Patients and methods. Positive inguinal SLN was detected in 58 patients (32 female, 26 male, median age 55 years) from 743 consecutive and prospectively enrolled patients with primary cutaneous melanoma stage I and II who were treated with SLN biopsy between 2001 and 2007.
Results. Micrometastases in inguinal SLN were detected in 32 patients, 14 were single, 2 were double, and 16 were multiple. Twenty-six patients had macrometastases.
Conclusions. No patient with any micrometastases or a single SLN macrometastasis in the inguinal region had any iliac/obturator non-sentinel metastases after CLND in our series. Furthermore, no patient with single SLN micrometastasis in the inguinal region had any non-sentinel metastases at all after CLND in our series. In these cases respective CLND might be omitted.
The aim of our study was to determine the self-reported incidence and prevalence of running-related injuries among participants of the 18th Ljubljana Marathon, and to identify risk factors for their occurrence.
A customized questionnaire was distributed over registration. Independent samples of t-test and chi-square test were used to calculate the differences in risk factors occurrence in the injured and non-injured group. Factors which appeared significantly more frequently in the injured group were included further into multiple logistic regression analysis.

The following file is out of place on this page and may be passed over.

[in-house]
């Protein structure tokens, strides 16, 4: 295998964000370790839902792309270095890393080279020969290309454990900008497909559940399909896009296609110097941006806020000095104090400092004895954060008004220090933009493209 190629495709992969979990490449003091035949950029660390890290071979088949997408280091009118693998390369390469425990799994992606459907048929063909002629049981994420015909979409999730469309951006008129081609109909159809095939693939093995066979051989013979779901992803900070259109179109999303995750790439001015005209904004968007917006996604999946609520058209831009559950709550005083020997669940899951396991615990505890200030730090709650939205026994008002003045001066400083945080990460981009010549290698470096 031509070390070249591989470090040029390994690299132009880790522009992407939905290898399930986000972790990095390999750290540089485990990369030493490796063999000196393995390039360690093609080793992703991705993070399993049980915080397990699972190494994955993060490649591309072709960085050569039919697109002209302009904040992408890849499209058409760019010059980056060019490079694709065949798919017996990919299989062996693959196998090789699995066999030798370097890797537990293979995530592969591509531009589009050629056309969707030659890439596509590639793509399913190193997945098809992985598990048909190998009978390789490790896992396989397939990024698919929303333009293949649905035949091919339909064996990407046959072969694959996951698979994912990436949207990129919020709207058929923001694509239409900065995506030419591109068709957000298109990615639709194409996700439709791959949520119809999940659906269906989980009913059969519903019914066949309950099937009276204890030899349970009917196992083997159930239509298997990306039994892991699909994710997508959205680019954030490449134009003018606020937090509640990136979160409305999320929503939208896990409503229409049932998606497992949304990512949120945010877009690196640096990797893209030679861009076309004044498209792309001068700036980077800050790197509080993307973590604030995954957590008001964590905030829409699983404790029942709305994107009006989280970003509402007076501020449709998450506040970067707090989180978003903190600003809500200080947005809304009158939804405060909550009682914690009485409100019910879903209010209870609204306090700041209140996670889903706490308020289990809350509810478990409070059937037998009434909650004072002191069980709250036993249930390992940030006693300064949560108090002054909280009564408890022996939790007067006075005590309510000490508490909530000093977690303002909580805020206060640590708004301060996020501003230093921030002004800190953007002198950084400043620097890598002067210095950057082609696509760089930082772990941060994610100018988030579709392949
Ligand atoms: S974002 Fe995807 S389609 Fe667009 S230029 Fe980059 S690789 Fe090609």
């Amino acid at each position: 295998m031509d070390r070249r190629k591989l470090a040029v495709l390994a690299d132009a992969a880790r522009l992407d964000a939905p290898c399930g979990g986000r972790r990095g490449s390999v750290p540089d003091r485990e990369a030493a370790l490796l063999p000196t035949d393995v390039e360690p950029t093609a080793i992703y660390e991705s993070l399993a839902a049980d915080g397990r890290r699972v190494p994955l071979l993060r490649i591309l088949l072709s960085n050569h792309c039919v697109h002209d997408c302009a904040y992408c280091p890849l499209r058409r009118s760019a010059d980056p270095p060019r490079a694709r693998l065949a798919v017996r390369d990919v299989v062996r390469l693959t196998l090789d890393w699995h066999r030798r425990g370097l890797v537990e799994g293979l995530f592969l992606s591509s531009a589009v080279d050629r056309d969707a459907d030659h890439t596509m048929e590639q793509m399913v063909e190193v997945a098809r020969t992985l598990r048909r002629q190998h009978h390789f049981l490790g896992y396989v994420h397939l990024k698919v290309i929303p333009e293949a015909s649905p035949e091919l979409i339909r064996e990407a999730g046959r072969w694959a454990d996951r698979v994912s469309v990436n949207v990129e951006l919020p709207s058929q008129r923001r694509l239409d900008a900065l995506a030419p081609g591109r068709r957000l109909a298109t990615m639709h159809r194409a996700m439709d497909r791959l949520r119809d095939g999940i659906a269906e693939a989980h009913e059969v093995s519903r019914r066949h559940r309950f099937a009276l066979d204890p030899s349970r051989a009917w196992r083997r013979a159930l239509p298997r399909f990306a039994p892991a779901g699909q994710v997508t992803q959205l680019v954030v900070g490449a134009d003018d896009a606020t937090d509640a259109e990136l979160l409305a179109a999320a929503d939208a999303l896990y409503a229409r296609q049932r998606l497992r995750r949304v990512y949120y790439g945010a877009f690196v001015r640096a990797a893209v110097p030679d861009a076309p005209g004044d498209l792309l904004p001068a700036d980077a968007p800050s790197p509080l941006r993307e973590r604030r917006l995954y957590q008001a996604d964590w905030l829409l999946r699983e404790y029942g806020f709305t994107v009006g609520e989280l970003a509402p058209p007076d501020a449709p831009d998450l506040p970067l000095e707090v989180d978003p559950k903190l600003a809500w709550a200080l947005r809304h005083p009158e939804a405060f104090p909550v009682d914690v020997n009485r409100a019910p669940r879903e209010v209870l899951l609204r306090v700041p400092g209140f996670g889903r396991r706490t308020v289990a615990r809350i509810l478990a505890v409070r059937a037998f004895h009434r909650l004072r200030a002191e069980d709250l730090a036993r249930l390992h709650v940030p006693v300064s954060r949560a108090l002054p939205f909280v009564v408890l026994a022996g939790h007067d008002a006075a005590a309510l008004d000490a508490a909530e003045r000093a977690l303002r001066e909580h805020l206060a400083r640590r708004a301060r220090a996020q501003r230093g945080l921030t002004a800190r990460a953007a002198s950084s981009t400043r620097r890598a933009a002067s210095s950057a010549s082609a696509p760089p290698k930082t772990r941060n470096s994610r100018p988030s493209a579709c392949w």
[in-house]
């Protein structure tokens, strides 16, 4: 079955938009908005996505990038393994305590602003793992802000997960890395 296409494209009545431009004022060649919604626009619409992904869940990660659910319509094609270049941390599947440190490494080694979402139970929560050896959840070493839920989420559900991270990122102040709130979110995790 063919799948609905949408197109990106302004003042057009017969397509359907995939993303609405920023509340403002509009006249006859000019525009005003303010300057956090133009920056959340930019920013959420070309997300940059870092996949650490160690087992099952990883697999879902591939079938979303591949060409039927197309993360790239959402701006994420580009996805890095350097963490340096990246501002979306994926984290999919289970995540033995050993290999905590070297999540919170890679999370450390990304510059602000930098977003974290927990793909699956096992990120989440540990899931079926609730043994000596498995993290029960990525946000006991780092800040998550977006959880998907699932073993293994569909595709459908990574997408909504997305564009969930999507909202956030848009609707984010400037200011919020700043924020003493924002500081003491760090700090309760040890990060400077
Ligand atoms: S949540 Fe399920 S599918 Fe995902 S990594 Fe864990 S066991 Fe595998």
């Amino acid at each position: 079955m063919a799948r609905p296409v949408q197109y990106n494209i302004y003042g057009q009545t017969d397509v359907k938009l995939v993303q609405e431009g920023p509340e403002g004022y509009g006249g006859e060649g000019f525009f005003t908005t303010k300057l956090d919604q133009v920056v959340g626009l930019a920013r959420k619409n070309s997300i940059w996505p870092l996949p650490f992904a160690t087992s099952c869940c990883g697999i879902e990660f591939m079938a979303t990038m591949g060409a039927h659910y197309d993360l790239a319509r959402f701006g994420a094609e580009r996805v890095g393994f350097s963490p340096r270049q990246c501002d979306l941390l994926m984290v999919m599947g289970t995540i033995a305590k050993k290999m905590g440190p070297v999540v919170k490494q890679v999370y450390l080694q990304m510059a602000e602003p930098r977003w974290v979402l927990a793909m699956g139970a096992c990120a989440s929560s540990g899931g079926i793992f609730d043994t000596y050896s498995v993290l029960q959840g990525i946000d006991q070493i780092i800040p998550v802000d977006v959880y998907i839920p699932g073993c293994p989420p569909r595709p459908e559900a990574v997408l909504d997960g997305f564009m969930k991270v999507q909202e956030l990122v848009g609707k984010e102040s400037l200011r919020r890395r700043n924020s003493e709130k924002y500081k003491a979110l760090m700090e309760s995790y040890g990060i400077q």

The reported lifetime running injury (absence >2 weeks) incidence was: 46% none, 47% rarely, 4% occasionally, and 2% often. Most commonly injured body regions were: knee (30%), ankle and Achilles’ tendon (24%), foot (15%), and calf (12%). Male gender, running history of 1-3 years, and history of previous injuries were risk factors for life-time running injury. In the season preceding the event, 65% of participants had not experienced any running injuries, 19% of them reported minor problems (max 2 weeks absenteeism), but 10% and 7% suffered from moderate (absence 3-4 weeks) or major (more than 4 weeks pause) injuries. BMI was identified as the solely risk factor.